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  • Guest Blog: Transcribing Spider Monkeys

    Posted on February 3rd, 2016 Alex No comments

    Did you know you can use InqScribe to transcribe just about any language? Yes, even the language of spider monkeys.

    By: Sandra E. Smith Aguilar, PhD student at the Interdisciplinary Research Center for Regional Development (CIIDIR) Campus Oaxaca, of the National Polytechnic Institute (IPN) in Mexico.

    My research focuses on understanding the relationship between spider monkey social structure and space-use. As part of my project, I collected hundreds of hours of behavioral data which I am currently transcribing and processing. I’m specifically studying a wild group of black handed spider monkeys (Ateles geoffroyi) which live in the Otoch Ma’ax Yetel Kooh protected area in Yucatan, Mexico. To conduct my research I spent 20 months living in a nearby village, going in to study the monkeys for 4-8 hours at a time with another PhD student and village experts.

    Each day, I chose one of the 22 monkeys from the group and recorded detailed accounts of its behavior, including interactions with other individuals as well as general information on grouping and movement patterns. Members of a spider monkey group are rarely found all together. Instead, individuals constantly join and leave subgroups on an hourly basis. This means that the identity of the members of any given subgroup is quite unpredictable (except for the infants and juveniles who usually stay together with their mothers). By following particular individuals, I tried to capture information on how social interactions can influence the monkey’s movement decisions and gain insight on the general principles which shape their social organization.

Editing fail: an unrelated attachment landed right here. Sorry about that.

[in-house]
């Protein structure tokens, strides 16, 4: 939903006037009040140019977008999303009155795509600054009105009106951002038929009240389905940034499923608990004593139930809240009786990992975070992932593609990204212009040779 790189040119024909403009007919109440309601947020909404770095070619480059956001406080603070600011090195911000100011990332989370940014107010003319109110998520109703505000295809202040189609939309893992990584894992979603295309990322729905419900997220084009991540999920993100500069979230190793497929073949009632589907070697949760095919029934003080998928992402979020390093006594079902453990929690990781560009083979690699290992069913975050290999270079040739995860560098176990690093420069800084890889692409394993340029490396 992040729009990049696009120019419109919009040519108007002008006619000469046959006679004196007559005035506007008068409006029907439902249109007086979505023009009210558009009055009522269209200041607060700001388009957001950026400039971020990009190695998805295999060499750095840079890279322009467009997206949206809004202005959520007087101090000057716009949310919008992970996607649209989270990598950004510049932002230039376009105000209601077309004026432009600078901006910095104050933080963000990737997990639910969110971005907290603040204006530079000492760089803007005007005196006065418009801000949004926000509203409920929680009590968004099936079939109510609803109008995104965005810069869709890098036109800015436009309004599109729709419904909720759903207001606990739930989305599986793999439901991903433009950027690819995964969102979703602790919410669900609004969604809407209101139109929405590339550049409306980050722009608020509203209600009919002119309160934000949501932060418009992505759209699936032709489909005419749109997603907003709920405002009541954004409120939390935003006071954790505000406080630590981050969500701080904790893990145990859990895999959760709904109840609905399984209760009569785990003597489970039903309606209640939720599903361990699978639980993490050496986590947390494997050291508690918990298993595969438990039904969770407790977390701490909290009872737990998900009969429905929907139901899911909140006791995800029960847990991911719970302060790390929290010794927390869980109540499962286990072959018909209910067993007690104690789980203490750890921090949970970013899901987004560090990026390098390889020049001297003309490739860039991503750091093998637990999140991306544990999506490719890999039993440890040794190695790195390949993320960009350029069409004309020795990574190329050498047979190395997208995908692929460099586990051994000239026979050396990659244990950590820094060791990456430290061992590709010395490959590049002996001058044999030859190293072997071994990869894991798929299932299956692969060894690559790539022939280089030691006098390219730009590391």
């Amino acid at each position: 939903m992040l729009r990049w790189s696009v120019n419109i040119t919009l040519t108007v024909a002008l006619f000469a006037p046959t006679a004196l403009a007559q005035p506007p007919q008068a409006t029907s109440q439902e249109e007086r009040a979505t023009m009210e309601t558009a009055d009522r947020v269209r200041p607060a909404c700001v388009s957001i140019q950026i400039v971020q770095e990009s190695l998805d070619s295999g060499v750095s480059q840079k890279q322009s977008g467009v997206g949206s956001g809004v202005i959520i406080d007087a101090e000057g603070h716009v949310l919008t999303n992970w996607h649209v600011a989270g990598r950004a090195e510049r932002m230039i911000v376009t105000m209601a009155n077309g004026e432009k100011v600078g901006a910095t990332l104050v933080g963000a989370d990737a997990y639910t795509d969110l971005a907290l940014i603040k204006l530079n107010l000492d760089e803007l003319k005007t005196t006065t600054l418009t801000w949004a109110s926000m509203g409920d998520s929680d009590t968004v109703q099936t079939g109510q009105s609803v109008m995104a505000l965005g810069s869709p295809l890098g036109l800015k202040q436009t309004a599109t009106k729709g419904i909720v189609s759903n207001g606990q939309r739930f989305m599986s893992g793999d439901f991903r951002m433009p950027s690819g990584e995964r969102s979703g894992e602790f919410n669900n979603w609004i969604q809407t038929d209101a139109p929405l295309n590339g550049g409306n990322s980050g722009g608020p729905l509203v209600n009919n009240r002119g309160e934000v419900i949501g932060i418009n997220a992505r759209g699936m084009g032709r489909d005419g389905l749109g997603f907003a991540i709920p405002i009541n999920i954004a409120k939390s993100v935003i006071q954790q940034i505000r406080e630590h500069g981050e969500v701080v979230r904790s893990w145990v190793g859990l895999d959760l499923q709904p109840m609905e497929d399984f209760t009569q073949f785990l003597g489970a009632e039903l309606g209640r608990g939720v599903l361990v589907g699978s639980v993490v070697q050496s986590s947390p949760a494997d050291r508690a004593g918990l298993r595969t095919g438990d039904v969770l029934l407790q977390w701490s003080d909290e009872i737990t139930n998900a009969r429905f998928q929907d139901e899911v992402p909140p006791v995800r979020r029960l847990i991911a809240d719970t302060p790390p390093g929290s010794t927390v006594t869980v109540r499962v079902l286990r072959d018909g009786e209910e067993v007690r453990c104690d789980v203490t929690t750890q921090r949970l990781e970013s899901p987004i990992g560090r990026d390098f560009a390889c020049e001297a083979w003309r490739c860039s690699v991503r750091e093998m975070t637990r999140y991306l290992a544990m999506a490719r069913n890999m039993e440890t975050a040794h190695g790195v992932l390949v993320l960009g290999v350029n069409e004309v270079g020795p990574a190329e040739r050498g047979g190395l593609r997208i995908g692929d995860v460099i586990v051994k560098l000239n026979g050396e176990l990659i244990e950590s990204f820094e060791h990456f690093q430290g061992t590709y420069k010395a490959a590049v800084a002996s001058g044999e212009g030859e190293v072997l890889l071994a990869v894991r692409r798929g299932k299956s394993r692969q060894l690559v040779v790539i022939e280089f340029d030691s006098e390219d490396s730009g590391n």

Once I finished my field work, I ended up with 539 hours of behavioral records. Besides representing an exciting sample of 174 focal follows of all group members, this also meant that a long transcription process was ahead of me.

    What do you think they're saying?

    Initially, I considered using software for animal behavior research. However, the options I looked into did not allow for as many behavioral categories and extra data as I had. Given the narrative style of my recordings and the number of details I included in each entry, I needed something that allowed me to put as much information as I needed without the painful process of looking for the correct cell in a pre-designed giant spread sheet with columns for each piece of information.  At the same time, I needed to export the transcription in a format which allowed me to easily generate, manage, and format a database for further analysis. Both of these features drew me to InqScribe.

    In general, I’ve found the program is really easy to use. I’m particularly grateful for the ability to define personalized snippets and shortcuts, as well as the variety of export options which together have saved me endless hours in front of the computer.

    Thanks Sandra! We’re happy to hear InqScribe makes it easier to conduct your research. Whether you’re researching spider monkeys in the Yucatan or transcribing a simple dialogue, consider trying out InqScribe with our free 14-day trial. If you’d like to learn more, or if you have any questions about InqScribe, feel free to contact us at